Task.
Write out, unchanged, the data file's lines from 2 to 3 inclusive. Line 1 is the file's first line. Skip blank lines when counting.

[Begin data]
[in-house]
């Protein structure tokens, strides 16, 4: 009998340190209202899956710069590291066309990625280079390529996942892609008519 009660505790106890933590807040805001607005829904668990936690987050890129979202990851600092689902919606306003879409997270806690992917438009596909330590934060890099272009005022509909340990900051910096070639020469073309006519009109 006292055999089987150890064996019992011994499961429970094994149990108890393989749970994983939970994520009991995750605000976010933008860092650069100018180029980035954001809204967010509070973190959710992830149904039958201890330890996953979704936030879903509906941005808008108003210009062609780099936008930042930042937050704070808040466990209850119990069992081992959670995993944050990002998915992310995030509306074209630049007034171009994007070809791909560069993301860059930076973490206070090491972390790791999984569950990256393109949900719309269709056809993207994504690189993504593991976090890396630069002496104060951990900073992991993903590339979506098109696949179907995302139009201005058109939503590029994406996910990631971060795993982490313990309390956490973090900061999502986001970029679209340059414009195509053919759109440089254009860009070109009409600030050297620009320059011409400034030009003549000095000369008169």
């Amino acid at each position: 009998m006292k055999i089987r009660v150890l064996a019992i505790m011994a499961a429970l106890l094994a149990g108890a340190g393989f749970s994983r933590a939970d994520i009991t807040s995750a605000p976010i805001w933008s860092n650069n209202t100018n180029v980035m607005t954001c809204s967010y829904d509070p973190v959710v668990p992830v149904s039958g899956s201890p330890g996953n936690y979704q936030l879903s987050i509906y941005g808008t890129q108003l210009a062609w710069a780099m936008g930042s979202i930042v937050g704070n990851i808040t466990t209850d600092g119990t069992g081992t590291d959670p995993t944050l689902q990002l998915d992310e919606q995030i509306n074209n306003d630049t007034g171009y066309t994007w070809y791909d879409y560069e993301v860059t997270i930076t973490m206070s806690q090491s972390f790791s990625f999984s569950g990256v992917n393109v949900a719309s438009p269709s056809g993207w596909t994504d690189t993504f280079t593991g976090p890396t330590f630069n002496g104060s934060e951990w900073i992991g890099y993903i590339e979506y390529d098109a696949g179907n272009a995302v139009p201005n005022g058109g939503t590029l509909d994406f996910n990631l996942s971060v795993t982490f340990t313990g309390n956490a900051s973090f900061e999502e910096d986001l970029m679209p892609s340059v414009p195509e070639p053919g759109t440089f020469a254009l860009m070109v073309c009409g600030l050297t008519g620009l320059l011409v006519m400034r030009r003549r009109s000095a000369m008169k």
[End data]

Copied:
């Protein structure tokens, strides 16, 4: 009998340190209202899956710069590291066309990625280079390529996942892609008519 009660505790106890933590807040805001607005829904668990936690987050890129979202990851600092689902919606306003879409997270806690992917438009596909330590934060890099272009005022509909340990900051910096070639020469073309006519009109 006292055999089987150890064996019992011994499961429970094994149990108890393989749970994983939970994520009991995750605000976010933008860092650069100018180029980035954001809204967010509070973190959710992830149904039958201890330890996953979704936030879903509906941005808008108003210009062609780099936008930042930042937050704070808040466990209850119990069992081992959670995993944050990002998915992310995030509306074209630049007034171009994007070809791909560069993301860059930076973490206070090491972390790791999984569950990256393109949900719309269709056809993207994504690189993504593991976090890396630069002496104060951990900073992991993903590339979506098109696949179907995302139009201005058109939503590029994406996910990631971060795993982490313990309390956490973090900061999502986001970029679209340059414009195509053919759109440089254009860009070109009409600030050297620009320059011409400034030009003549000095000369008169």
């Amino acid at each position: 009998m006292k055999i089987r009660v150890l064996a019992i505790m011994a499961a429970l106890l094994a149990g108890a340190g393989f749970s994983r933590a939970d994520i009991t807040s995750a605000p976010i805001w933008s860092n650069n209202t100018n180029v980035m607005t954001c809204s967010y829904d509070p973190v959710v668990p992830v149904s039958g899956s201890p330890g996953n936690y979704q936030l879903s987050i509906y941005g808008t890129q108003l210009a062609w710069a780099m936008g930042s979202i930042v937050g704070n990851i808040t466990t209850d600092g119990t069992g081992t590291d959670p995993t944050l689902q990002l998915d992310e919606q995030i509306n074209n306003d630049t007034g171009y066309t994007w070809y791909d879409y560069e993301v860059t997270i930076t973490m206070s806690q090491s972390f790791s990625f999984s569950g990256v992917n393109v949900a719309s438009p269709s056809g993207w596909t994504d690189t993504f280079t593991g976090p890396t330590f630069n002496g104060s934060e951990w900073i992991g890099y993903i590339e979506y390529d098109a696949g179907n272009a995302v139009p201005n005022g058109g939503t590029l509909d994406f996910n990631l996942s971060v795993t982490f340990t313990g309390n956490a900051s973090f900061e999502e910096d986001l970029m679209p892609s340059v414009p195509e070639p053919g759109t440089f020469a254009l860009m070109v073309c009409g600030l050297t008519g620009l320059l011409v006519m400034r030009r003549r009109s000095a000369m008169k």